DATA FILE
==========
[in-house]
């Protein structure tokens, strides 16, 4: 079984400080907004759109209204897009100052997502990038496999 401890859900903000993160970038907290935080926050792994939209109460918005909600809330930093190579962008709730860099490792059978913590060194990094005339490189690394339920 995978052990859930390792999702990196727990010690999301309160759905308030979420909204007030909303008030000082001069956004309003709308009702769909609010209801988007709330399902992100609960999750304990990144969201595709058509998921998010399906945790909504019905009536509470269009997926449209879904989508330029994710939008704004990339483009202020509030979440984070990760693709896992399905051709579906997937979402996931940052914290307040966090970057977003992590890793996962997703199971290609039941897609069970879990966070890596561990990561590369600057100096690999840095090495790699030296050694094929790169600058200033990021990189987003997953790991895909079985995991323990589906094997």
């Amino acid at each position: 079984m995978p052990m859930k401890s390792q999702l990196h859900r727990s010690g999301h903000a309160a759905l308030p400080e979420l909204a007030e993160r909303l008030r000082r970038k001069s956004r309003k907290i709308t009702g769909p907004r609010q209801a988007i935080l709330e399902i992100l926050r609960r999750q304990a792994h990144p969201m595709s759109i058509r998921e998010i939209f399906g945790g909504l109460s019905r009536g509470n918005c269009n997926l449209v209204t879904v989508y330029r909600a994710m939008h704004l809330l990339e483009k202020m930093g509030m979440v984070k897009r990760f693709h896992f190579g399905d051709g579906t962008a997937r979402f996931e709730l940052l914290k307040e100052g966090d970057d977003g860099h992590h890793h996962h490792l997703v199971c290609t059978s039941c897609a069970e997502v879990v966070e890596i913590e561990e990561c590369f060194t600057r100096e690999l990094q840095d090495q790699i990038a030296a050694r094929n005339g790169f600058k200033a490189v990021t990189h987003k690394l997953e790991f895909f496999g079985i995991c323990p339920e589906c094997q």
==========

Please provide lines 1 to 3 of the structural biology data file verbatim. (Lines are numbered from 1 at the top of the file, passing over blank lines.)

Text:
[in-house]
């Protein structure tokens, strides 16, 4: 079984400080907004759109209204897009100052997502990038496999 401890859900903000993160970038907290935080926050792994939209109460918005909600809330930093190579962008709730860099490792059978913590060194990094005339490189690394339920 995978052990859930390792999702990196727990010690999301309160759905308030979420909204007030909303008030000082001069956004309003709308009702769909609010209801988007709330399902992100609960999750304990990144969201595709058509998921998010399906945790909504019905009536509470269009997926449209879904989508330029994710939008704004990339483009202020509030979440984070990760693709896992399905051709579906997937979402996931940052914290307040966090970057977003992590890793996962997703199971290609039941897609069970879990966070890596561990990561590369600057100096690999840095090495790699030296050694094929790169600058200033990021990189987003997953790991895909079985995991323990589906094997």
């Amino acid at each position: 079984m995978p052990m859930k401890s390792q999702l990196h859900r727990s010690g999301h903000a309160a759905l308030p400080e979420l909204a007030e993160r909303l008030r000082r970038k001069s956004r309003k907290i709308t009702g769909p907004r609010q209801a988007i935080l709330e399902i992100l926050r609960r999750q304990a792994h990144p969201m595709s759109i058509r998921e998010i939209f399906g945790g909504l109460s019905r009536g509470n918005c269009n997926l449209v209204t879904v989508y330029r909600a994710m939008h704004l809330l990339e483009k202020m930093g509030m979440v984070k897009r990760f693709h896992f190579g399905d051709g579906t962008a997937r979402f996931e709730l940052l914290k307040e100052g966090d970057d977003g860099h992590h890793h996962h490792l997703v199971c290609t059978s039941c897609a069970e997502v879990v966070e890596i913590e561990e990561c590369f060194t600057r100096e690999l990094q840095d090495q790699i990038a030296a050694r094929n005339g790169f600058k200033a490189v990021t990189h987003k690394l997953e790991f895909f496999g079985i995991c323990p339920e589906c094997q």